Again, Prof. Sadiq identified as the most striking attribute of the book, its ability to strand together the divergent opinions of the jurists into a harmonious discussion, a syntax of postulations, despite the fact that the classical jurists were not all contemporaneous of each other and came from diverse backgrounds. Another key feature of the work, as clearly explained by the legal luminary, is that it revealed a web of interconnected extants throughout the body of the law, whilst permitting a latent nexus between the more remote and the core principles of the Shari’ah. He was emphatic that many who had studied Qawanin al-Fiqhiyyah would testify to the fact that it is indeed “a work of brilliance, precision and authority”; and that the translation would be the key to unlocking further developments in the application of the Shari’ah that is keenly awaited. 

Remarkably, Hon. Justice Ibrahim Barkindo Alkhali, Khadi, Shari’ah Court of Appeal, Adamawa State, painstakingly reviewed the 655-page translation of the Islamic legal document, contending that the book was “better than other books of its kind for three benefits”. Firstly, it includes both the general principles of the Maliki School and the salient points of divergence. Other works are restricted to either an exclusive treatise on the principles of the Maliki School or restricted to the major points of divergence between the schools of law. Secondly, it is subjected to an elegant style of arrangement and presentation, as well as simplified by making it precise and direct. And thirdly, there is harmony between brevity and exposition, as the book turned out to be of simple expression, subtle indication, of complex meaning, of concise words in such a way as to enhance recollection and expression by the memorizers.

The work was carefully handled by researchers at the centre. In his explanation on how the project was carried out, the arrow head of the book translation, Prof. Mohammed Bello Uthman, said that the idea to translate the book started in 2018, and the researchers assembled for the job were intrigued by the unique style of the legal document, the highly scientific approach, and gravity of language employed by the author. 

Prof. Uthman, who is the Director, Centre for Islamic and Legal Studies (CILS), Ahmadu Bello University, described as “captivating” the author’s ability to capture, in one breath, the confluence, and divergence of the jurists.

The author, as also pointed by Uthman in the Lead Researcher’s Note, encoded his work in a distinct and technical fashion, exposing his ingenuity and mastery of logical precision, mathematical expertise, and juristic grasp of the entire corpus of law. As far as Prof. Uthman is concerned, Juzay’s work was not a surprise to him, given that the author studied Ibn Rushd tremendously; and if allowed, they would say the Qawanin al-Fighiyyah is a refinement of the highly illustrious Bidayah al-Mujtahid of Ibn Rushd.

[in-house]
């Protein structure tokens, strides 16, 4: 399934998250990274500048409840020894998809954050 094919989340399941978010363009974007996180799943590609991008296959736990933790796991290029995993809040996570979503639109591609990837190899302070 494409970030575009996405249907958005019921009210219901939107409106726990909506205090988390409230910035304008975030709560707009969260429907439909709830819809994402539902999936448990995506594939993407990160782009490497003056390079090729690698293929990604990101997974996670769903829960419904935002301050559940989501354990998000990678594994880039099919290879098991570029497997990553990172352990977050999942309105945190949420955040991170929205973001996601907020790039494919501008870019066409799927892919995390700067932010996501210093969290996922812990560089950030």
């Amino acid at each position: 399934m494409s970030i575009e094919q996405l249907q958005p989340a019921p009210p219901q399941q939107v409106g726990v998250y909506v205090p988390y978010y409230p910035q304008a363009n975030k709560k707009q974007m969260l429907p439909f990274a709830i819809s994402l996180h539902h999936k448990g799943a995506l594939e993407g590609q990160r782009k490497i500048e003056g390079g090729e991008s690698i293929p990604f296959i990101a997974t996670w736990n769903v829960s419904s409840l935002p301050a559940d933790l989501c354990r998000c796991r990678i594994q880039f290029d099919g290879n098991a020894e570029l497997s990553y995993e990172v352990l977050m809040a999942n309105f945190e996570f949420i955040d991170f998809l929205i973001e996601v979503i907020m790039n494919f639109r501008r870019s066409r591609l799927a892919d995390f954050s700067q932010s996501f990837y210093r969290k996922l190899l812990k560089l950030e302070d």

Former Director, Centre for Islamic Legal Studies (CILS), Malam Ibrahim Sulaiman, who is widely referred to as a great father to the Centre, gave further insight into the work in a short and sharp foreword to the book he wrote. The famous newspaper columnist argued that of the many books of law that address subsidiary legal issues, only Qawanin al-Fighiyyah tends to seek for the latent strands that connect the multifarious and apparently scattered precepts of law.

Lastly, and as succinctly put by Malam Sulaiman, with epic works such as this, stakeholders are surely placed upon a pedestal that will give them better insight into the often-ignored principles of law, take them closer to the objectives of the Shari’ah, and ensure a better dispensation of the law, not only in the Shari’ah Courts, but also in all legal tribunals.

Significantly, worthy of note in the project are Vice-Chancellor, Ahmadu Bello University, Prof. Kabiru Bala, who supported the work administratively, financially and morally; former Chief Justice of Nigeria, Hon. Justice I.T. Muhammad, who provided much encouragement and support for the project; and former Grand Khadi, Katsina State, Hon. Justice Muhammad Isa Dodo, who donated the first seed funds with which the centre started the work. Equally, the great contributions of the lead researchers as well as research consultants and assistants were gracefully acknowledged.

Umar is Director, Public Affairs Directorate, Ahmadu Bello University, Zaria.